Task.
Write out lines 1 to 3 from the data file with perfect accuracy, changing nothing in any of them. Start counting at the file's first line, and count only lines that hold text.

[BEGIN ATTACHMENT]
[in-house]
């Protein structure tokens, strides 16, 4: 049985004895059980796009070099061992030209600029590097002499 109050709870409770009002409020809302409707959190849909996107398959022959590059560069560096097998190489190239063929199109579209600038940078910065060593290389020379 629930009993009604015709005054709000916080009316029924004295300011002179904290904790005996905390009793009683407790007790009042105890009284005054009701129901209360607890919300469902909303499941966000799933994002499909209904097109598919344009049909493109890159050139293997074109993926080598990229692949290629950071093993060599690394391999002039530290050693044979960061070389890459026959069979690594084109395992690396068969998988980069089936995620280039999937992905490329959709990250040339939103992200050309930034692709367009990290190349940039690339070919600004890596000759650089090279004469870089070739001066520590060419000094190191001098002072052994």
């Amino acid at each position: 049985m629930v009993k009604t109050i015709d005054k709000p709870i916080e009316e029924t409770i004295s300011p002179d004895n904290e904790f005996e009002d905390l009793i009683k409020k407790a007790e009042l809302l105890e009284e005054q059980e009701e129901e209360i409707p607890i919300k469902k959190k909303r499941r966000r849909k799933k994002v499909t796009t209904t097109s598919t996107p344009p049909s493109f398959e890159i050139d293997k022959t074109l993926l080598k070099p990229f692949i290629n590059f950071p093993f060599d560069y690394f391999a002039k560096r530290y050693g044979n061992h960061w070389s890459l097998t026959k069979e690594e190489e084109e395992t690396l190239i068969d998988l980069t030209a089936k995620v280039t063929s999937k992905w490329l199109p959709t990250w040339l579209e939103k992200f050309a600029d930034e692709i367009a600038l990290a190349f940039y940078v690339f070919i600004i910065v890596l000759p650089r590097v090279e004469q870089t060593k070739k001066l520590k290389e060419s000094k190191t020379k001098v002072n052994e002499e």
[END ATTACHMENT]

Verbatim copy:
[in-house]
């Protein structure tokens, strides 16, 4: 049985004895059980796009070099061992030209600029590097002499 109050709870409770009002409020809302409707959190849909996107398959022959590059560069560096097998190489190239063929199109579209600038940078910065060593290389020379 629930009993009604015709005054709000916080009316029924004295300011002179904290904790005996905390009793009683407790007790009042105890009284005054009701129901209360607890919300469902909303499941966000799933994002499909209904097109598919344009049909493109890159050139293997074109993926080598990229692949290629950071093993060599690394391999002039530290050693044979960061070389890459026959069979690594084109395992690396068969998988980069089936995620280039999937992905490329959709990250040339939103992200050309930034692709367009990290190349940039690339070919600004890596000759650089090279004469870089070739001066520590060419000094190191001098002072052994």
């Amino acid at each position: 049985m629930v009993k009604t109050i015709d005054k709000p709870i916080e009316e029924t409770i004295s300011p002179d004895n904290e904790f005996e009002d905390l009793i009683k409020k407790a007790e009042l809302l105890e009284e005054q059980e009701e129901e209360i409707p607890i919300k469902k959190k909303r499941r966000r849909k799933k994002v499909t796009t209904t097109s598919t996107p344009p049909s493109f398959e890159i050139d293997k022959t074109l993926l080598k070099p990229f692949i290629n590059f950071p093993f060599d560069y690394f391999a002039k560096r530290y050693g044979n061992h960061w070389s890459l097998t026959k069979e690594e190489e084109e395992t690396l190239i068969d998988l980069t030209a089936k995620v280039t063929s999937k992905w490329l199109p959709t990250w040339l579209e939103k992200f050309a600029d930034e692709i367009a600038l990290a190349f940039y940078v690339f070919i600004i910065v890596l000759p650089r590097v090279e004469q870089t060593k070739k001066l520590k290389e060419s000094k190191t020379k001098v002072n052994e002499e």